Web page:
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Balancing community and university aims in community-based participatory research: a Pacific Islander youth study.
- Author(s): Tanjasiri, Sora Park;
- Wiersma, Lenny;
- Briand, Greta;
- Faletau, Vaka;
- Lepule, Jonathan;
- Nacpil, Lianne;
- Eichenauer, Jan
- et al.
Published Web Locationhttps://doi.org/10.1353/cpr.2011.0001
BackgroundCommunity-based participatory research (CBPR) holds the promise of improving the planning, conduct, and long-term translation of research findings into community settings.
ObjectivesThis 2-year, exploratory study applied CBPR structures and processes to the identification of individual, cultural and community factors associated with obesity among Pacific Islander (PI) youth in Southern California.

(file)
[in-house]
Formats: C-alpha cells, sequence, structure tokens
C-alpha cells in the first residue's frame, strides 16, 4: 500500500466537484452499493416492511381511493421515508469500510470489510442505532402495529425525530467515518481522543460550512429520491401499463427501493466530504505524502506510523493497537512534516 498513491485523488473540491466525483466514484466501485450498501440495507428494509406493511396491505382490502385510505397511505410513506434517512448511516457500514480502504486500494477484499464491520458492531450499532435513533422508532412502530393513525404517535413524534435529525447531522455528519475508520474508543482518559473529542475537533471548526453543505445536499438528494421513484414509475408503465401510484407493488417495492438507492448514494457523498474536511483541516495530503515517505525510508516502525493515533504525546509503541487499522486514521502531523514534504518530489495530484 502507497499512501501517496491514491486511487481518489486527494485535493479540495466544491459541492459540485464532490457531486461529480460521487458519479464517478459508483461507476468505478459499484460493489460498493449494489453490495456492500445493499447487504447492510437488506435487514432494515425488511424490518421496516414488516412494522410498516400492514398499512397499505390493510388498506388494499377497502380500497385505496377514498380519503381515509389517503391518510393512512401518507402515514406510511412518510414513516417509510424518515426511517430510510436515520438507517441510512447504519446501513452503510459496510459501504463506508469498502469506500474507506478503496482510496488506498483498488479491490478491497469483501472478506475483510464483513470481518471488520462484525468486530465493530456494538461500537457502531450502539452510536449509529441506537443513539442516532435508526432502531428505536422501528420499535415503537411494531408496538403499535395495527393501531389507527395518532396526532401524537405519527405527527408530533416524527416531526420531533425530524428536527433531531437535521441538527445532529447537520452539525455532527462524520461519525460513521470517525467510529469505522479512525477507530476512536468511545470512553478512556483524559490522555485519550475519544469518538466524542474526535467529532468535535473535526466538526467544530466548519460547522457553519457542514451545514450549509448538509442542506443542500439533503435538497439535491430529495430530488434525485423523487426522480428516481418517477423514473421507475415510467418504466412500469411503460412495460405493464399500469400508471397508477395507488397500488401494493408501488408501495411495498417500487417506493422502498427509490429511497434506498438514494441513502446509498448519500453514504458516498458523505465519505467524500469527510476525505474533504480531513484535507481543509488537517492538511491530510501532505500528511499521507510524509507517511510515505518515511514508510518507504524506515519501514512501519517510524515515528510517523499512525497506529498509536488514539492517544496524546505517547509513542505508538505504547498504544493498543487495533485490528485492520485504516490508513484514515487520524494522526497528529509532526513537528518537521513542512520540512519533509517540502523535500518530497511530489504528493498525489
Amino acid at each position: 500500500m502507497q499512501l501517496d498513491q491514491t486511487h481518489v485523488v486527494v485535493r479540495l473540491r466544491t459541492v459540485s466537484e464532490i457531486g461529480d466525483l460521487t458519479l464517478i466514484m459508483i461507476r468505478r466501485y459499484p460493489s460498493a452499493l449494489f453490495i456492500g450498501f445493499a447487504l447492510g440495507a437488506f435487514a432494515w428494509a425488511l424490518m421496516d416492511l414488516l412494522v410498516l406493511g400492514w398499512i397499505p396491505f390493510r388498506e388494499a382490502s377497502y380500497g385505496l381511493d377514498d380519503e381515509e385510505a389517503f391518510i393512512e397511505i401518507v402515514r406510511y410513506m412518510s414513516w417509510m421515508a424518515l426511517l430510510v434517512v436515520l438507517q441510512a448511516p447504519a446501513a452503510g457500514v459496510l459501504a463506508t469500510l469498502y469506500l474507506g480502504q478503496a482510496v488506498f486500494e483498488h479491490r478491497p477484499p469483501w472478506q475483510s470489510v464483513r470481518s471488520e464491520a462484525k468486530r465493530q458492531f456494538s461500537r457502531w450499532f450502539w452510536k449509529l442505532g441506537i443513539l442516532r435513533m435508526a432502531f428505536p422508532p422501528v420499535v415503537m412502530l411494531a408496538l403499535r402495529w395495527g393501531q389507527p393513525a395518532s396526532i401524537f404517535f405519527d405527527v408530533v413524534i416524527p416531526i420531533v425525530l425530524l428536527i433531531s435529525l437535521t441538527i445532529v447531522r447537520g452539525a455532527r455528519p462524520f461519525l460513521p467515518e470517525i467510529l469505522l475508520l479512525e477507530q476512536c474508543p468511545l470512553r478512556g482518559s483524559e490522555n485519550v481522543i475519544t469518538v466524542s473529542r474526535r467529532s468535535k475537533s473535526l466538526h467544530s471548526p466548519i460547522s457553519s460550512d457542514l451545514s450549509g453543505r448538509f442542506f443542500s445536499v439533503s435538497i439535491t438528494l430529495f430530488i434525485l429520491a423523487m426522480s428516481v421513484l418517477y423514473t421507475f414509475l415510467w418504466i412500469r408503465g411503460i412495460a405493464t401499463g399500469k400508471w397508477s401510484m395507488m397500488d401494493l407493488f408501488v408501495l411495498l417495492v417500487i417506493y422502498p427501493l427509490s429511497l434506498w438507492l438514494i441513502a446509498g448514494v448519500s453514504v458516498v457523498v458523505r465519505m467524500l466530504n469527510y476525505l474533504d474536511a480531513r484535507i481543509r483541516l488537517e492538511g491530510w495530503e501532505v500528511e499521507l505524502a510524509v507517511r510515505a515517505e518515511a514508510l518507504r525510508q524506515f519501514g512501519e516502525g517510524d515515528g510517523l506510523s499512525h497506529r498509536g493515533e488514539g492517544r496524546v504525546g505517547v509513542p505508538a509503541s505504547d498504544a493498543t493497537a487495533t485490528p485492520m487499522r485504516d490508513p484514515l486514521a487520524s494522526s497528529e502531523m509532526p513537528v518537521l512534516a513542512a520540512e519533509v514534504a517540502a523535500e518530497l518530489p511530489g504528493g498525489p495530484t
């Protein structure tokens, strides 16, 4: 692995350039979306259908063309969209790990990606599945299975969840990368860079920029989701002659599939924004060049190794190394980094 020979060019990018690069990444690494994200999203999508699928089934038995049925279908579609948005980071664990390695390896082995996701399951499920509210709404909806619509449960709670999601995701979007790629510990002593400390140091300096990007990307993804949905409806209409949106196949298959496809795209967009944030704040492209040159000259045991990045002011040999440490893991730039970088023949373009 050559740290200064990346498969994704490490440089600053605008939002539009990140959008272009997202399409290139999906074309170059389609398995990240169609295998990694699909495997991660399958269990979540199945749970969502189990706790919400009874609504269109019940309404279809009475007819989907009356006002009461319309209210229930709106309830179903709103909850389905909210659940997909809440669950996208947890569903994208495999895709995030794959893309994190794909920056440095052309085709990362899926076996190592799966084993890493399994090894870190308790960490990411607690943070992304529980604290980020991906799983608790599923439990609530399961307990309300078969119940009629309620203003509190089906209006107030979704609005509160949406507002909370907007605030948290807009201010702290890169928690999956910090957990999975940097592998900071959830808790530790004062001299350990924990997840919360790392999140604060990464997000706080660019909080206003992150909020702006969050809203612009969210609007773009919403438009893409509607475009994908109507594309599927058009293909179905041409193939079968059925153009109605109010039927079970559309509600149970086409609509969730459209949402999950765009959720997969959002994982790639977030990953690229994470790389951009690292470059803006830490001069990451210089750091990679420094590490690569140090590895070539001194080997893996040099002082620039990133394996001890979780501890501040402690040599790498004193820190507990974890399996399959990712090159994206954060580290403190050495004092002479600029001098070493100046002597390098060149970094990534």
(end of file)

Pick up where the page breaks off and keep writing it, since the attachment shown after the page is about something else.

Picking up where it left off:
MethodsWe describe the CBPR principles and strategies used by a community-university partnership to develop, implement, and report on the findings from assessments of obesity, physical activity, and nutritional intake among PI youth.
ResultsAlthough CBPR planning processes led to successes in community-based youth recruitment and retention, we learned key lessons regarding implementation of tailored assessment protocols, often involving problems arising from the university side of the CBPR collaborative.
ConclusionCBPR has its strengths and limits; more studies are needed that report on processes to increase our understanding of how to balance research rigor with community sustainability.
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